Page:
Is there anything you actively avoid? “I'm not a great fan of pasta which surprises a lot of people as they assume that marathon runners live on pasta but I prefer rice. I avoid mushrooms, peas and sweet corn. I can't stand the texture if mushrooms and I just don't like the other two. Most other things are fair play”.
So, final questions away from nutrition: Do you have a favourite place to compete? “I loved racing the Boston marathon back in April. The crowds were amazing and because I wasn't chasing a fast time like I normally am in a marathon I had the chance to enjoy the atmosphere. Running along the Copacabana beach front with Sugarloaf Mountain and Christ the Redeemer in the background at the Rio Olympics was pretty special too”.
Is there a particular competition or race that stands out in your career so far? “I think there's 3 which have really stood out. Obviously the Olympics is always going to be special. I had my parents by the side of the road supporting me and because it was a looped course they got to see me about 6 times. The recent World Championship 50km race was also very memorable. It was my first attempt at the distance and I not only won the race but broke the 30 year old Word Record by 80 seconds. The final one was the New York Marathon in 2010. It was my 2nd ever marathon after a horrendous debut at London earlier that year. New York was amazing, I enjoyed every second and it was this race where I fell in love with the marathon distance”.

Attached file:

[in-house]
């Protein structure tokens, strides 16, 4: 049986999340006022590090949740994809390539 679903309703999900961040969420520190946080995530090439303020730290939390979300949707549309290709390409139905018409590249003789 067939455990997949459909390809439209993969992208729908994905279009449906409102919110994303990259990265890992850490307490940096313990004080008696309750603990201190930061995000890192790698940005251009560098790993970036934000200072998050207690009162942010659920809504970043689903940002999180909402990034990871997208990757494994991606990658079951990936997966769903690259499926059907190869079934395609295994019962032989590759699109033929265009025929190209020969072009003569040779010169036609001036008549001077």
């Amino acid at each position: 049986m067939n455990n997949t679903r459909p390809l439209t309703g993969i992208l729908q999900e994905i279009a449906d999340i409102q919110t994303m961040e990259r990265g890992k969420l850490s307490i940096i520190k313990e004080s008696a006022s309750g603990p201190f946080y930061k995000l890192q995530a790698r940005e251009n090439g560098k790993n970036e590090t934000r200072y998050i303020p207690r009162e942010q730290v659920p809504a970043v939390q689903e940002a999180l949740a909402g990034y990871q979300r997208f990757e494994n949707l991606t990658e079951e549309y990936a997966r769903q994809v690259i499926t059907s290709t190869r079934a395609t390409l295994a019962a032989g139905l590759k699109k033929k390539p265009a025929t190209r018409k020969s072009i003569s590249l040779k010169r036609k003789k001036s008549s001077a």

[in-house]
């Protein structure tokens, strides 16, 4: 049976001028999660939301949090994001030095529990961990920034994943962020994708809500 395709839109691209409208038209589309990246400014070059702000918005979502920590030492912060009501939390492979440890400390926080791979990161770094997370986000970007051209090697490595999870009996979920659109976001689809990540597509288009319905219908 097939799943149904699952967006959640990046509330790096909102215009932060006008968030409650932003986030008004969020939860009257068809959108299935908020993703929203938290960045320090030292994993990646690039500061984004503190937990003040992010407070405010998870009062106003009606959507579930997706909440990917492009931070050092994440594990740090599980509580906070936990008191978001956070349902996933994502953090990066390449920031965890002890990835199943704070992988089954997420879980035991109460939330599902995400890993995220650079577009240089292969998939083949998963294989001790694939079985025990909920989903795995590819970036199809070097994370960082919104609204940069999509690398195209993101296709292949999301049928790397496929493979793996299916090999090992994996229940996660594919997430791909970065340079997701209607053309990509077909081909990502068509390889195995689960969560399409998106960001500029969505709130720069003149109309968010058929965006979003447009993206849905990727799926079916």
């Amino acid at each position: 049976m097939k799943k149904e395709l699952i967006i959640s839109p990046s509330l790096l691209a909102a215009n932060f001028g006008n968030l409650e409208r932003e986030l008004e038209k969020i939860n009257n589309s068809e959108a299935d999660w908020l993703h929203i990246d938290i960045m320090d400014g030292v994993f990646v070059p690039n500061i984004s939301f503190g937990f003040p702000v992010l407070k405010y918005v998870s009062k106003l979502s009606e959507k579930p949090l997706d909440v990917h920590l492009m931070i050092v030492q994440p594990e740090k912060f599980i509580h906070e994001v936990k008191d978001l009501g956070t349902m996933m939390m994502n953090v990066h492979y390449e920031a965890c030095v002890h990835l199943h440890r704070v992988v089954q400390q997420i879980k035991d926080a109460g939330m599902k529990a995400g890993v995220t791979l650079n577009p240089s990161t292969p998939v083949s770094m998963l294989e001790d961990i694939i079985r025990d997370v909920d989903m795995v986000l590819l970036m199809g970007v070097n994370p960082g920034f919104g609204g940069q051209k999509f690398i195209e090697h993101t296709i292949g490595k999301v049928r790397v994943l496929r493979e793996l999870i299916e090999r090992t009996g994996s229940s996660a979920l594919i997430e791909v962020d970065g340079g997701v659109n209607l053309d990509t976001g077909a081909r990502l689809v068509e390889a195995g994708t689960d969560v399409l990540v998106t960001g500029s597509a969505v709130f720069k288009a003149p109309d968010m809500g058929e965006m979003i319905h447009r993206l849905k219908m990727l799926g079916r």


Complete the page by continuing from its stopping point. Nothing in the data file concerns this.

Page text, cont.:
Do you have any pre-comp rituals i.e. putting your left sock on first, or always wearing the same underwear? “I suppose the only one I have is that I always wear my hair in 2 braids for important races. I did once have lucky pins but I then forgot them one race and still ran a PB so I got rid of them!”
What piece of equipment is in your bag, that people might be surprised about (for example, a tennis ball for stretching, or a particular toiletry, or piece of clothing)? “I don't think there is anything unusual just the normal resistance band or activation, mini foam roller and basics such as spare pins, toilet roll, REVVIES caffiene strips, ibruprofen and immodium”.